I do not have the experience to solve the problem myself. If I did, I'd be starting a company to do that and not a company that writes software.
in reply to Re^4: "Practices and Principles" to death
in thread "Practices and Principles" to death
I do, however, have a good idea as to why someone would want to solve the problem. First, assumptions.
Once you have both of those, then you have the need to clean up what's there for the very reasons you gave2. The cost for this kind of thing now comes under the heading of insurance or paying for police protection. It's just now a cost of doing business and you want to pay one of the 2-3 companies that make it their business to keep the lanes clean.
- Putting stuff in orbit is a very profitable goal.
- A mechanism for putting a kilo into orbit that is below $100. (Costs can run up to $22,000/kilo1.)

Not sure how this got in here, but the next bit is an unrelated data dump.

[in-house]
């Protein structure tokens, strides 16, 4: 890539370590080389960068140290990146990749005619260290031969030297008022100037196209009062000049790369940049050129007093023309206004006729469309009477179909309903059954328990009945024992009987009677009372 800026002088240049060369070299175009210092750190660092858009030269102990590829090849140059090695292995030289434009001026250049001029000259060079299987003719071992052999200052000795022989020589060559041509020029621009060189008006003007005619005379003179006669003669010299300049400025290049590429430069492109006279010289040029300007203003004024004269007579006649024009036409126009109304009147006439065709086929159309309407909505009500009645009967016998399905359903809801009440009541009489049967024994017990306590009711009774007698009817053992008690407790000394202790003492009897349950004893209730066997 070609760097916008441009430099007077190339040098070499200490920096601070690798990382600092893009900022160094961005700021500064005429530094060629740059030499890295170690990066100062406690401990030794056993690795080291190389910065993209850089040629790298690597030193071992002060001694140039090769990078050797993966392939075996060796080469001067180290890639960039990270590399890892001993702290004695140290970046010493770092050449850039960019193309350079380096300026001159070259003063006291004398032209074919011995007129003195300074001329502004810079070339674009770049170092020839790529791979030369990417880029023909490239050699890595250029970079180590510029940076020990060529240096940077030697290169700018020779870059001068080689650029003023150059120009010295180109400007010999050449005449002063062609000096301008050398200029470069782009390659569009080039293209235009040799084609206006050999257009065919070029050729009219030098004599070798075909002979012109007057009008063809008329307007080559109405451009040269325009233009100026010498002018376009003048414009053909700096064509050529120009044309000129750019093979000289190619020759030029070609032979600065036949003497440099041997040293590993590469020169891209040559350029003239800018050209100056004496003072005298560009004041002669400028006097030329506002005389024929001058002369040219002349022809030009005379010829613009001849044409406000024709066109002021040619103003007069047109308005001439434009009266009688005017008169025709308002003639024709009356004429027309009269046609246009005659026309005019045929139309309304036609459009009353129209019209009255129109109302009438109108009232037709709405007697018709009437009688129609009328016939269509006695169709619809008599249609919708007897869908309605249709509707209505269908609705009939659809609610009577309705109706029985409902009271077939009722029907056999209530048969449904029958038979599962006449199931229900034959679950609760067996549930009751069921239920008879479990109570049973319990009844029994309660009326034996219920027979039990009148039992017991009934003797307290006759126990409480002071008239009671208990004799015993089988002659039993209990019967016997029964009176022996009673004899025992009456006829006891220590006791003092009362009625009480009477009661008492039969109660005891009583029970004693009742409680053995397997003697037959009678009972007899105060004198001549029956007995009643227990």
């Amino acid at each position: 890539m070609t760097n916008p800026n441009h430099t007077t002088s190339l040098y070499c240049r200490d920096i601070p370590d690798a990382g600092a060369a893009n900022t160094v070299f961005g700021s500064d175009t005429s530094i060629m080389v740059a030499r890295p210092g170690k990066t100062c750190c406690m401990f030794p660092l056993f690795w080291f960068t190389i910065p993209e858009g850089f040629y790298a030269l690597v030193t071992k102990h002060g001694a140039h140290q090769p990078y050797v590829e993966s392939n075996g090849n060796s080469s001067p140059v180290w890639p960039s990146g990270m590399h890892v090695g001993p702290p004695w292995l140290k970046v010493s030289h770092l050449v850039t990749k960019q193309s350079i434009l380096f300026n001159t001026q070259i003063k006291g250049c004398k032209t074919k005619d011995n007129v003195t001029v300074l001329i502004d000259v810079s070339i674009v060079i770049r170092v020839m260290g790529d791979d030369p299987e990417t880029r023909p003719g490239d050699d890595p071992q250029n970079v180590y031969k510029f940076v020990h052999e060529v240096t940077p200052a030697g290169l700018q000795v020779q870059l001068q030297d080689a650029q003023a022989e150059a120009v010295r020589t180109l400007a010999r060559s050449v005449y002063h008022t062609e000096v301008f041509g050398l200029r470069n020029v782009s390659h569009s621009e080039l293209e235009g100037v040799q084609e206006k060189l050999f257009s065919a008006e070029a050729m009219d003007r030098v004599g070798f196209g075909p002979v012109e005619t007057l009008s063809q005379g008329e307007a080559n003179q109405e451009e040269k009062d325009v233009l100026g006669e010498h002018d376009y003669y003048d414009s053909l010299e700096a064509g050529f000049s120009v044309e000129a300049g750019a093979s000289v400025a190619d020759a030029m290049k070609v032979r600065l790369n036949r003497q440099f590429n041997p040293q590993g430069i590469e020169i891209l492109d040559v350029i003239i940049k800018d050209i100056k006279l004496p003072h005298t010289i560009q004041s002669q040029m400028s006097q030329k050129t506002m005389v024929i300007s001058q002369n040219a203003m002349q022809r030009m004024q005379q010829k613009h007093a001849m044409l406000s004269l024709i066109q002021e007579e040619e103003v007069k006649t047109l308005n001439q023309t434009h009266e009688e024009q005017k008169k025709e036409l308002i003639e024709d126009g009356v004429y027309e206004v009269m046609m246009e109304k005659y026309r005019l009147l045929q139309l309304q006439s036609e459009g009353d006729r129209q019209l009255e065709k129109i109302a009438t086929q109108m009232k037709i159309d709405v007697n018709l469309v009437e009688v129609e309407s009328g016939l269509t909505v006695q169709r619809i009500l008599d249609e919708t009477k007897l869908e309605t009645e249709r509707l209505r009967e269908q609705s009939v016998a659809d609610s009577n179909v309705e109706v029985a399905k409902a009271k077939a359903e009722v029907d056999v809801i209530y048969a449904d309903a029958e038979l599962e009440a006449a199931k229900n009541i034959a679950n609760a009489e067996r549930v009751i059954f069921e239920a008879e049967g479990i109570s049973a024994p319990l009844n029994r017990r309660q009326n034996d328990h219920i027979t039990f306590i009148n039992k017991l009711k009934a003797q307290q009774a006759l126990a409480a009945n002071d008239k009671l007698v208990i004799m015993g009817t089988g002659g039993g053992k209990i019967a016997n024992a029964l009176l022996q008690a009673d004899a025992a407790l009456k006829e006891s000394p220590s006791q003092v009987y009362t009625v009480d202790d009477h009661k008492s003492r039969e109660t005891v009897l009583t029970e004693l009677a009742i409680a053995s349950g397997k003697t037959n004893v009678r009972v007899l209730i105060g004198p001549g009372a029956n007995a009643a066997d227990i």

As for markets not working well for certain problems, I would submit that they actually work exceedingly well. We just may not like why they aren't doing anything about the problem. For example, shmem brings up landmines in a reply down the thread. If there was a significant number of landmines around 10+ major US cities, there would be dozens of companies, large and small, competing to clear them. Given competition, the costs of removing a landmine would drop from $300-$10003 to, probably, something closer to $10-$50/mine. The problem right now is that there is no financial incentive to remove the mines. All the mines are in places that have no value. Yes, that sucks, but that's what the markets are saying. Otherwise, the mines would have been removed by now. The markets abhor a void. Removing space debris, on the other hand, has a lot of financial benefit.
- Theoretically, a shield might be invented that can protect a satellite from anything, but so might Star-Trek teleporters. You're welcome to hold your breath.
My criteria for good software:
- Does it work?
- Can someone else come in, make a change, and be reasonably certain no bugs were introduced?